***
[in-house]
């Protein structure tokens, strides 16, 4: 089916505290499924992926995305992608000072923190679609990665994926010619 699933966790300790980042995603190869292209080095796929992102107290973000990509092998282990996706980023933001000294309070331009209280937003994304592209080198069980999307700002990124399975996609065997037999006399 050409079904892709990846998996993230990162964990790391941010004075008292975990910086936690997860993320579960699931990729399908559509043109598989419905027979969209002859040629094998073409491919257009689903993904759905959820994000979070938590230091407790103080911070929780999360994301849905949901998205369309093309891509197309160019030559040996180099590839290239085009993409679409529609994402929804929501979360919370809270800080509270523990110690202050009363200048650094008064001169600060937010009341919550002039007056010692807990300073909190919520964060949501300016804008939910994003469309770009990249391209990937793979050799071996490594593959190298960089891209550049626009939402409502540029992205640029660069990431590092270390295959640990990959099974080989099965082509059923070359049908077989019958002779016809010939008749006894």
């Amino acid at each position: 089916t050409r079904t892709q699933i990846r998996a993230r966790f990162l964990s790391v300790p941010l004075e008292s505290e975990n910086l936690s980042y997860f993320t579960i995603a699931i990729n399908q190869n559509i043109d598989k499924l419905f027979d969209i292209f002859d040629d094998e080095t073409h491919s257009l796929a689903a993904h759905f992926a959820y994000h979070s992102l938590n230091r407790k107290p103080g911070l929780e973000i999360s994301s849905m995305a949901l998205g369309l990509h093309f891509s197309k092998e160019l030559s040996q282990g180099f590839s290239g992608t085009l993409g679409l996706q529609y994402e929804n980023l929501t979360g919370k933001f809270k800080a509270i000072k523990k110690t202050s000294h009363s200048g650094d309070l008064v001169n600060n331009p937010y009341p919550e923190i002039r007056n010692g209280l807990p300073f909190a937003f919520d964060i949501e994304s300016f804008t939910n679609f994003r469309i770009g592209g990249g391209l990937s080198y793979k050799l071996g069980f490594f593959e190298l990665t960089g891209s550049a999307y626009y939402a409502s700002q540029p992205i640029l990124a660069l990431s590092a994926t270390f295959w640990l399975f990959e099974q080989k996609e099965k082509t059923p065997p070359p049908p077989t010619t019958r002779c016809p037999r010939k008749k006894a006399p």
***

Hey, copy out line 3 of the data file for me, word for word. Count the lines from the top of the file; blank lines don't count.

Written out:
């Amino acid at each position: 089916t050409r079904t892709q699933i990846r998996a993230r966790f990162l964990s790391v300790p941010l004075e008292s505290e975990n910086l936690s980042y997860f993320t579960i995603a699931i990729n399908q190869n559509i043109d598989k499924l419905f027979d969209i292209f002859d040629d094998e080095t073409h491919s257009l796929a689903a993904h759905f992926a959820y994000h979070s992102l938590n230091r407790k107290p103080g911070l929780e973000i999360s994301s849905m995305a949901l998205g369309l990509h093309f891509s197309k092998e160019l030559s040996q282990g180099f590839s290239g992608t085009l993409g679409l996706q529609y994402e929804n980023l929501t979360g919370k933001f809270k800080a509270i000072k523990k110690t202050s000294h009363s200048g650094d309070l008064v001169n600060n331009p937010y009341p919550e923190i002039r007056n010692g209280l807990p300073f909190a937003f919520d964060i949501e994304s300016f804008t939910n679609f994003r469309i770009g592209g990249g391209l990937s080198y793979k050799l071996g069980f490594f593959e190298l990665t960089g891209s550049a999307y626009y939402a409502s700002q540029p992205i640029l990124a660069l990431s590092a994926t270390f295959w640990l399975f990959e099974q080989k996609e099965k082509t059923p065997p070359p049908p077989t010619t019958r002779c016809p037999r010939k008749k006894a006399p």